"Shackleton's Forgotten Men: The Untold Tale of an Antarctic Tragedy"
Reading history and reviews
Finished in 2008This was another book that I've had sitting on my shelf for longer than I care to remember, however this one was a gift from my friend Steve so I was feeling particularly guilty for not having read it before now. Anyway, it turned out to be a gripping read in the end - it tells the story of the men who travelled to the Ross ice shelf on the coast of Antartica, charged with the task of laying supply depots at various points for Shackleton's 1915 expedition that was hoping to cross the continent starting from the Weddell Sea on the opposite side. As it turned out, Shackleton's expedition never made it across Antartica, as a result of various catastrophes - and Shackleton is remembered now for his epic journey to fetch help for his men marooned on the shores.
As this book says, Shackleton's heroic tale has overshadowed the story of the support team, the "forgotten men" of the title, who suffered their own disasters but who somehow found a way to complete their mission and lay the depots for the expedition that was never to arrive. The tales of their privations out on the Antartica ice are truly unbelieveable, and in fact almost unimaginable to me - eating barely enough to keep them alive, walking across the snow for months on end in a completely inhospitable environment, and dependent for their survival on aging and failing equipment. It's incredible enough that they even managed to survive (although some of them didn't), nevermind that they also laid the provisions for Shackleton, and the story of their fight for survival is gripping.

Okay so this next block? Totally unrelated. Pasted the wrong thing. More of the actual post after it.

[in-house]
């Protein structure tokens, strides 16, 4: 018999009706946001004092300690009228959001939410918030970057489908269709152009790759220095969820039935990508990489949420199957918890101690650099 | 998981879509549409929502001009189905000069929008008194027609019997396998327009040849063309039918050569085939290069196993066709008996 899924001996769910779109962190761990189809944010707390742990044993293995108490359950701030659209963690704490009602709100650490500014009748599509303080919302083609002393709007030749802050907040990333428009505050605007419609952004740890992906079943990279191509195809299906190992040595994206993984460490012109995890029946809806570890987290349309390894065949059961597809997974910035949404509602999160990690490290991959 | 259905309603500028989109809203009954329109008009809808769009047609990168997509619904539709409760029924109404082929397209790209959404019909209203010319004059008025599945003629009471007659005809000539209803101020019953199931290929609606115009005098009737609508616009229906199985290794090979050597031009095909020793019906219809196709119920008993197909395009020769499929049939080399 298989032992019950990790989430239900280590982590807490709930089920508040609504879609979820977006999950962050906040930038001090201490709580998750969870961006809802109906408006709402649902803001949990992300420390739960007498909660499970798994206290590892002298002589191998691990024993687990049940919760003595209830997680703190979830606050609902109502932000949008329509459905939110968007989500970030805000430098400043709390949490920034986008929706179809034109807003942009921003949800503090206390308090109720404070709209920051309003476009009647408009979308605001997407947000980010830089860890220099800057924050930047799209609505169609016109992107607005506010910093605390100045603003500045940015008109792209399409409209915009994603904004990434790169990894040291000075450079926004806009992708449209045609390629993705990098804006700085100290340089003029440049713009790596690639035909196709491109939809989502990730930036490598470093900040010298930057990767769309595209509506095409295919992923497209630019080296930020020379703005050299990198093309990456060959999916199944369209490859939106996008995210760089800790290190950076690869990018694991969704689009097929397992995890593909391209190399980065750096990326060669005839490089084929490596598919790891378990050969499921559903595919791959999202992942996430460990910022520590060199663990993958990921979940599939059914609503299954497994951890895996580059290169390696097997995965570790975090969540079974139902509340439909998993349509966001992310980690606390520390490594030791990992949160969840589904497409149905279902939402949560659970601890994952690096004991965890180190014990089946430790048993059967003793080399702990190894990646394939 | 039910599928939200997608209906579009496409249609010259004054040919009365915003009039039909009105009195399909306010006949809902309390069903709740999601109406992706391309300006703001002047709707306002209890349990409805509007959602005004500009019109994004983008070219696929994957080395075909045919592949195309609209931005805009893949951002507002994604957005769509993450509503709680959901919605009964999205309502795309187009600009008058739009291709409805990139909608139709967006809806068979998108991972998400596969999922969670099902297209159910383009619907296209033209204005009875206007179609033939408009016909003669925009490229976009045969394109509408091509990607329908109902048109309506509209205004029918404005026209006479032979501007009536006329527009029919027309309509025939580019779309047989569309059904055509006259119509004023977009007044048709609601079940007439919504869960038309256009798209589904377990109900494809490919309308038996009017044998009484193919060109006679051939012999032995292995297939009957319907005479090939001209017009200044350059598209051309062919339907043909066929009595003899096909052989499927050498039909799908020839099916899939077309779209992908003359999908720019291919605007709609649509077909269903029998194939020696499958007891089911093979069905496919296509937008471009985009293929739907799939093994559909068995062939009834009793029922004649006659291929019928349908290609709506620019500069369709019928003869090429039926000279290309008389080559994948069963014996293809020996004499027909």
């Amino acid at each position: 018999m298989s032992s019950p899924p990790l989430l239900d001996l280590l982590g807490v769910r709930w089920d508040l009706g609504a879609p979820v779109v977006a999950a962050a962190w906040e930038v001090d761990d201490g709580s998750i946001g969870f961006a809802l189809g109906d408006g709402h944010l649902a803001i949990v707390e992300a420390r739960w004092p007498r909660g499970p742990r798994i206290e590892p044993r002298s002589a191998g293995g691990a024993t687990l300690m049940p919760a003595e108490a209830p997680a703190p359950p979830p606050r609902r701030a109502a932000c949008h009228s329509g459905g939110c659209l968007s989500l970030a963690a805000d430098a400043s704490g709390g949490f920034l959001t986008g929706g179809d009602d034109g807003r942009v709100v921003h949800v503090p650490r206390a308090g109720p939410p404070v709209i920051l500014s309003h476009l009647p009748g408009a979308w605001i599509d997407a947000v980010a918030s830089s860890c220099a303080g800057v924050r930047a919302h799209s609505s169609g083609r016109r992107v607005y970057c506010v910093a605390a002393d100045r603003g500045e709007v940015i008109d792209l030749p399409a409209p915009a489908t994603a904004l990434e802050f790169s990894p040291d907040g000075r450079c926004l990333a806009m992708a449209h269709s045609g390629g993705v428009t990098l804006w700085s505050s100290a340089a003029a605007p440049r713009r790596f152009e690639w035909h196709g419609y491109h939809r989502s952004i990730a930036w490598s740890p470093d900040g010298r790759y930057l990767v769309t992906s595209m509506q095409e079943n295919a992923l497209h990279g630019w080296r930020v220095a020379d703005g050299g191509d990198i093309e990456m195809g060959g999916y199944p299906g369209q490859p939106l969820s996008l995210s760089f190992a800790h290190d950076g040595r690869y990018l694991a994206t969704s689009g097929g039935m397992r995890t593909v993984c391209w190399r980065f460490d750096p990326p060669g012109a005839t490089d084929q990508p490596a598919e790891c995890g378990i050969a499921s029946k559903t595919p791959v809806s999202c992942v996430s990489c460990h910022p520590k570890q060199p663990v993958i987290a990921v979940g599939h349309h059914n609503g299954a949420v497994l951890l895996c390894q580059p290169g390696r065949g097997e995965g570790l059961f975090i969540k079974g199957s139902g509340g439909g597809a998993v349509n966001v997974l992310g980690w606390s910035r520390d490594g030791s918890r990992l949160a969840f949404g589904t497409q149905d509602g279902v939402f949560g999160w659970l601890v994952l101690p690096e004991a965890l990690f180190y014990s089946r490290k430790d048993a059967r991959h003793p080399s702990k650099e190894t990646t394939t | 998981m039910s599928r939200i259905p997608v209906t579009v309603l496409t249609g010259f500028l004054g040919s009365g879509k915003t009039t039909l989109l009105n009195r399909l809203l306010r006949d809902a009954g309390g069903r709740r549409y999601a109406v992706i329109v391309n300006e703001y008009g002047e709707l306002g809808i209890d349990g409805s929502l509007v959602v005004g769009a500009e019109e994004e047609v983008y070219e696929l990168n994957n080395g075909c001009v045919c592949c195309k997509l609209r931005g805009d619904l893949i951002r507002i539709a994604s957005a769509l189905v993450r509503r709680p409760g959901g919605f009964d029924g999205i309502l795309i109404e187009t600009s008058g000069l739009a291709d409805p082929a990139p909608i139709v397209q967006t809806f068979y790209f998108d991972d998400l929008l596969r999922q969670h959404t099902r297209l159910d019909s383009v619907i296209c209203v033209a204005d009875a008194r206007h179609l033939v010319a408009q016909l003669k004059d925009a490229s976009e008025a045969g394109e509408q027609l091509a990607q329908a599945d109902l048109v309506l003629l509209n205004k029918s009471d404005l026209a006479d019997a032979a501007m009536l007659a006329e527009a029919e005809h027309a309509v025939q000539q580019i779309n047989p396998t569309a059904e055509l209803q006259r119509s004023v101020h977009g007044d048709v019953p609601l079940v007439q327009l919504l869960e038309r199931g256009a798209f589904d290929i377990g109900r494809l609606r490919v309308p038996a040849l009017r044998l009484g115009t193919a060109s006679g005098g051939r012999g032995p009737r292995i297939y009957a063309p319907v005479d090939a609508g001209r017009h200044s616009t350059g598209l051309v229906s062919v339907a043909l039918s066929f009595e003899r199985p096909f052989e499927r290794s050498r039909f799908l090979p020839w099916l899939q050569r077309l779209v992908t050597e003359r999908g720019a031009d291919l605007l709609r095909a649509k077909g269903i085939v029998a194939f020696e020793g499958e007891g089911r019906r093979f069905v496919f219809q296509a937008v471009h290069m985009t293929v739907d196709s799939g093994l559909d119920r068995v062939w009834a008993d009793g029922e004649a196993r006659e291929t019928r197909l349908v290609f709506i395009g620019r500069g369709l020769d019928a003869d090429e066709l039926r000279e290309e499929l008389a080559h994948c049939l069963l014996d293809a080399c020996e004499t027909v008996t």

I don't think that I would quite agree with the book's subtitle however - I didn't get the sense of it being a "tragedy", although it's true that tragic things did happen. It seems more uplifting in the end than that. Also the book doesn't attempt to address a broader question that lingered at the back of my mind through all this - what was it that motivated these men to go to Antartica in the first place? What was the drive that made Shackleton want to cross the continent on foot, something that you could argue served no practical purpose at all? Could it be that they saw in these endeavours an opportunity to do something grand and heroic? It's probably not reasonable to expect the book to answer that - and doesn't detract from their achievements, or from their amazing story. So all in all, a great read.